Web Analytics

News

Why triangulate if I already know I match someone's DNA?

Posted by Ian Lamont on

Why triangulate if I already know I match someone's DNA?

All major genetic genealogy services show long lists of people who match part of your DNA. The problem is they don't show how you match. Is the match with your mother's or father's side of the family? Could it be from the Smith branch, or the Jones, or some other surname further back in your tree?  The only clue provided by the DNA testing company may be a "predicted relationship" based on the length of shared DNA. The shorter the segment, the more distant the relationship.  Let's say you have a DNA match with a predicted fourth cousin, Jennifer. The...

Read more →

What are DNA, chromosomes, and genes?

Posted by Ian Lamont on

What are DNA, chromosomes, and genes?

DNA is like a recipe book for you. Inside every cell in your body is a copy of this recipe book that contains instructions for everything from eye color to how your body processes food.  What does the recipe book look like? The instructions are coded in long, twisting strings of deoxyribonucleic acid (DNA) called chromosomes. Every human has 23 pairs of chromosomes. Under a microscope, chromosomes look like the letter X (except for men, whose 23rd chromosome pair looks like an X along with the letter Y).  Each chromosome contains countless genes (tiny segments of DNA) corresponding to specific...

Read more →

What's the most important skill for genealogists to develop?

Posted by Ian Lamont on

What's the most important skill for genealogists to develop?

Quick, which of the following is the most important skill needed by aspiring genealogists? Navigating local history collections at the library DNA triangulation for genetic genealogy Becoming proficient with building family trees on Ancestry Interviewing relatives about family history Learning how to use advanced search features on Google In our opinion, #4 - interviewing relatives - is the most important skill to develop. Interviews are critical to unearthing information that may not be available in any printed or digital source. Sometimes, interviews lead to insights that can break down brick walls, and take your research to times and places that you never...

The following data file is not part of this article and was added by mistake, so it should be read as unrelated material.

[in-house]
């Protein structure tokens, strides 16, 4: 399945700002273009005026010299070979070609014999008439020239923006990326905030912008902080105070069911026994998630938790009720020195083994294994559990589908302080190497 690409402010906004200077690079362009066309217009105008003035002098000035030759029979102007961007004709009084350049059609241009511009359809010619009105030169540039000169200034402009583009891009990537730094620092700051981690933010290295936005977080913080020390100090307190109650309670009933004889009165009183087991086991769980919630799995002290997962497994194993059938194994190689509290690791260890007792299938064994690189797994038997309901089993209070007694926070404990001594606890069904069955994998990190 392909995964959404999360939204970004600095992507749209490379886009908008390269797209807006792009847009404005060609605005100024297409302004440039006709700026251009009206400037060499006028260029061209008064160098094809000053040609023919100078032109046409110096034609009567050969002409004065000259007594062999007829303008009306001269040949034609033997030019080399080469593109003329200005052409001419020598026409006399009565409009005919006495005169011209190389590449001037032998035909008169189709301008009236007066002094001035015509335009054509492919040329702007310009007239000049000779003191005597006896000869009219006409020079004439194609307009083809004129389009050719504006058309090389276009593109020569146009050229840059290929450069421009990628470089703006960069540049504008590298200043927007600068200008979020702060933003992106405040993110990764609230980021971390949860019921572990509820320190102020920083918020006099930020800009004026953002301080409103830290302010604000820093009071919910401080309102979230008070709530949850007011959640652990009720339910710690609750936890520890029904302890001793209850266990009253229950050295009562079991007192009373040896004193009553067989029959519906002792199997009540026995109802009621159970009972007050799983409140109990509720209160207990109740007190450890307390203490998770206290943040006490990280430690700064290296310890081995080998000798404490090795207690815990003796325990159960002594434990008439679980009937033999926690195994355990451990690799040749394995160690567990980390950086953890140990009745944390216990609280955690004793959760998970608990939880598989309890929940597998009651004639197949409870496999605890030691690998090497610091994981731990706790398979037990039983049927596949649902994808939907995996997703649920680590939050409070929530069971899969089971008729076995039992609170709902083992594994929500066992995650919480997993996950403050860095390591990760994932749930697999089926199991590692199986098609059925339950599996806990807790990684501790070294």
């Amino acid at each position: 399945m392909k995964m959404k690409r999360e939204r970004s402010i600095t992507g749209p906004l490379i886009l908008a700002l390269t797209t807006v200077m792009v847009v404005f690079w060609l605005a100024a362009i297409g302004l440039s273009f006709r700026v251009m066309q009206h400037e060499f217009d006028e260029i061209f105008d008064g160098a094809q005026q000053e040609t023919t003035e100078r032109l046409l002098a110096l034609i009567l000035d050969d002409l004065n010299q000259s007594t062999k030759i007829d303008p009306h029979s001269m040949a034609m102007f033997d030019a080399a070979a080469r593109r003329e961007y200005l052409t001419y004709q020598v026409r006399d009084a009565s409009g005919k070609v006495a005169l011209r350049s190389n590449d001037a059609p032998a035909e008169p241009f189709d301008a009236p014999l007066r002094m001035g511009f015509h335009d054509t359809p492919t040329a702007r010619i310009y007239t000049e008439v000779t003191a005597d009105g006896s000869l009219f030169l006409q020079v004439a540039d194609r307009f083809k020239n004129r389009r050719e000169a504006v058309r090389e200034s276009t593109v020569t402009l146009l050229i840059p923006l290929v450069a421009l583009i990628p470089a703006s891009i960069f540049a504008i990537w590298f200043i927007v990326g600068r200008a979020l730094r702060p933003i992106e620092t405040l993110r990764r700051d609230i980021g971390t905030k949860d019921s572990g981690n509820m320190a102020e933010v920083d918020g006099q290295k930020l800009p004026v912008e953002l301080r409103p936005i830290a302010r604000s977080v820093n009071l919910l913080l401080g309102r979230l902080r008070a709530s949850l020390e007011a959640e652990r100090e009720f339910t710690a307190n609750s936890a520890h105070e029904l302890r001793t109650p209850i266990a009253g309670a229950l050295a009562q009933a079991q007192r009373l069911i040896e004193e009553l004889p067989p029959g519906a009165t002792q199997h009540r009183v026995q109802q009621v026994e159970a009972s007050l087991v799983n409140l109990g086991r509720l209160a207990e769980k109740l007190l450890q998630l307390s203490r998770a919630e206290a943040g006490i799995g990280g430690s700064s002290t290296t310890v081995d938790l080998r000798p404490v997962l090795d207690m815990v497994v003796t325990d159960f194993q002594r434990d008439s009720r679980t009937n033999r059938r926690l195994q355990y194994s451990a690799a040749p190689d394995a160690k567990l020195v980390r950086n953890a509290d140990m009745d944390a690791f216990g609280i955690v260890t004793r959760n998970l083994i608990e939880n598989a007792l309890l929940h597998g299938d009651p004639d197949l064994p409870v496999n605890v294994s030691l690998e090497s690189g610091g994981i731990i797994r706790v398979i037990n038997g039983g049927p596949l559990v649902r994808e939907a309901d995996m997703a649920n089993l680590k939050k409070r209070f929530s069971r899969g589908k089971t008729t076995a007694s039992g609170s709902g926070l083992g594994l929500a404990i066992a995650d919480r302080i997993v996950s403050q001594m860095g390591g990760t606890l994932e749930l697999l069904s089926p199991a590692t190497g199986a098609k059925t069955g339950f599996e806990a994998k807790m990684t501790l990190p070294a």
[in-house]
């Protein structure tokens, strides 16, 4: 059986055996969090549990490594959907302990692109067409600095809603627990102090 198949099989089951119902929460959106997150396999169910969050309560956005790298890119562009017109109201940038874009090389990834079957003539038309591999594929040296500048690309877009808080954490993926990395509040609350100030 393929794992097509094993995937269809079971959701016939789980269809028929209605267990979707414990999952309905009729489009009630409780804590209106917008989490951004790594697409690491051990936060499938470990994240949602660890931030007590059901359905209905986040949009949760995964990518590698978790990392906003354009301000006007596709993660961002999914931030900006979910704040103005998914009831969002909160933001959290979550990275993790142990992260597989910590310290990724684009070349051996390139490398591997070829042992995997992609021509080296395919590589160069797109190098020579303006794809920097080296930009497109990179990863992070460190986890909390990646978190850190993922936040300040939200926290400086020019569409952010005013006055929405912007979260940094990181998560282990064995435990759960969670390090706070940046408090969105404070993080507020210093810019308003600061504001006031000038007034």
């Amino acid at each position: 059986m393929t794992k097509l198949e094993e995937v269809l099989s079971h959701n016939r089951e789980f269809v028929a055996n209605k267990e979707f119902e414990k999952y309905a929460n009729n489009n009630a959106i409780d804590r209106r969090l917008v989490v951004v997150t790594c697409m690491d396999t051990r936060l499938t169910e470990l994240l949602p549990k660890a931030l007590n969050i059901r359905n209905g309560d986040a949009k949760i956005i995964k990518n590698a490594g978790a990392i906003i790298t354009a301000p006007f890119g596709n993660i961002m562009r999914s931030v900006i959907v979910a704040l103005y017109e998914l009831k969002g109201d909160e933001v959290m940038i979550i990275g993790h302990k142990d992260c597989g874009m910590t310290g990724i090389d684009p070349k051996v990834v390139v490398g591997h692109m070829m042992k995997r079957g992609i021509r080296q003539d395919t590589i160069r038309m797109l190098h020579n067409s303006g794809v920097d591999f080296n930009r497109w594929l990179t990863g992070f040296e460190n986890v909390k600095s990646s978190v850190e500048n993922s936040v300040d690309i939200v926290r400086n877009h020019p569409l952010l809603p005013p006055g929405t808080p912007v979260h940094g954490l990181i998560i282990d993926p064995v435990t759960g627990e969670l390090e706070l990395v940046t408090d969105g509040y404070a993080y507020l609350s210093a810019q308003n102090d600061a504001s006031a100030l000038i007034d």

Read more →

So you've taken a genetic genealogy test. Now what?

Posted by Ian Lamont on

So you've taken a genetic genealogy test. Now what?

One popular use of DNA genealogy test results is triangulation, a process that can help genealogists identify specific ancestors and relatives.  Triangulation involves matching segments of one person's DNA to segments belonging to at least two other people who aren't closely related, such as aunts, uncles, or cousins. Then, using traditional genealogy research, it's possible to identify the common ancestor shared by all three people. Triangulation can help genealogists unearth new surnames, determine how previously unknown cousins are related, and confirm family lines.   Unfortunately, few DNA testing services include triangulation tools. Genealogists who want to perform triangulation with DNA test...

Read more →

True story of a discovery of a statue hidden for decades

Posted by Ian Lamont on

True story of a discovery of a statue hidden for decades

A few weeks ago, we participated in a community service project for our son's scout troop. The troop members inadvertently uncovered a statue that had lain hidden for decades on the grounds of Our Lady's Help of Christians Church in Nonantum, Massachusetts. The community service was planned by another scout in our son's troop as a prerequisite for becoming an Eagle Scout. It involved redesigning a playground at a battered women's shelter on the grounds of the church run by Catholic Charities. The plan was to redo the playground with wooden benches, raised flowerbeds, and new shrubbery. Part of the prep work involved ripping up...

Read more →